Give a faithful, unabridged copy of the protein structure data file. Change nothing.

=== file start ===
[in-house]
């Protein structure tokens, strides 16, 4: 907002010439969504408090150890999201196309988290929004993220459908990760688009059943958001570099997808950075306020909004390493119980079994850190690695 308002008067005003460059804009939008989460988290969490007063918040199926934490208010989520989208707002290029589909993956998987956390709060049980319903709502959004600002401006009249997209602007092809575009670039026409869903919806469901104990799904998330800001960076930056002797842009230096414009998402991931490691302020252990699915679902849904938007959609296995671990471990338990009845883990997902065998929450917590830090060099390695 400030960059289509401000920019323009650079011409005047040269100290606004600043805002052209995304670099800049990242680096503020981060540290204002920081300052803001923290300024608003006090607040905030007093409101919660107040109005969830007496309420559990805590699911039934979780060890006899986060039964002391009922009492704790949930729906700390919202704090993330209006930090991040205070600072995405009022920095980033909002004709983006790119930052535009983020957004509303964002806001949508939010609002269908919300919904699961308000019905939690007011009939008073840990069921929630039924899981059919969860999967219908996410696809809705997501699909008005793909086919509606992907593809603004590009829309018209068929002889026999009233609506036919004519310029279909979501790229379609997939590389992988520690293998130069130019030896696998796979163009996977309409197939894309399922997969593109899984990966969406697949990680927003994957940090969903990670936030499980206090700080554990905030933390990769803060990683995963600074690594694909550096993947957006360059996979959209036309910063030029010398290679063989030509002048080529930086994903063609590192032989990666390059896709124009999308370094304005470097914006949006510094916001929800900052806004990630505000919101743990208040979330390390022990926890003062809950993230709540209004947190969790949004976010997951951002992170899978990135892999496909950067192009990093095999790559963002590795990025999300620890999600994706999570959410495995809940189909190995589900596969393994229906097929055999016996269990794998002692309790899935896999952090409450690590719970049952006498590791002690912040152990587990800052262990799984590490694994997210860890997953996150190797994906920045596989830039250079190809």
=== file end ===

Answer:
[in-house]
């Protein structure tokens, strides 16, 4: 907002010439969504408090150890999201196309988290929004993220459908990760688009059943958001570099997808950075306020909004390493119980079994850190690695 308002008067005003460059804009939008989460988290969490007063918040199926934490208010989520989208707002290029589909993956998987956390709060049980319903709502959004600002401006009249997209602007092809575009670039026409869903919806469901104990799904998330800001960076930056002797842009230096414009998402991931490691302020252990699915679902849904938007959609296995671990471990338990009845883990997902065998929450917590830090060099390695 400030960059289509401000920019323009650079011409005047040269100290606004600043805002052209995304670099800049990242680096503020981060540290204002920081300052803001923290300024608003006090607040905030007093409101919660107040109005969830007496309420559990805590699911039934979780060890006899986060039964002391009922009492704790949930729906700390919202704090993330209006930090991040205070600072995405009022920095980033909002004709983006790119930052535009983020957004509303964002806001949508939010609002269908919300919904699961308000019905939690007011009939008073840990069921929630039924899981059919969860999967219908996410696809809705997501699909008005793909086919509606992907593809603004590009829309018209068929002889026999009233609506036919004519310029279909979501790229379609997939590389992988520690293998130069130019030896696998796979163009996977309409197939894309399922997969593109899984990966969406697949990680927003994957940090969903990670936030499980206090700080554990905030933390990769803060990683995963600074690594694909550096993947957006360059996979959209036309910063030029010398290679063989030509002048080529930086994903063609590192032989990666390059896709124009999308370094304005470097914006949006510094916001929800900052806004990630505000919101743990208040979330390390022990926890003062809950993230709540209004947190969790949004976010997951951002992170899978990135892999496909950067192009990093095999790559963002590795990025999300620890999600994706999570959410495995809940189909190995589900596969393994229906097929055999016996269990794998002692309790899935896999952090409450690590719970049952006498590791002690912040152990587990800052262990799984590490694994997210860890997953996150190797994906920045596989830039250079190809």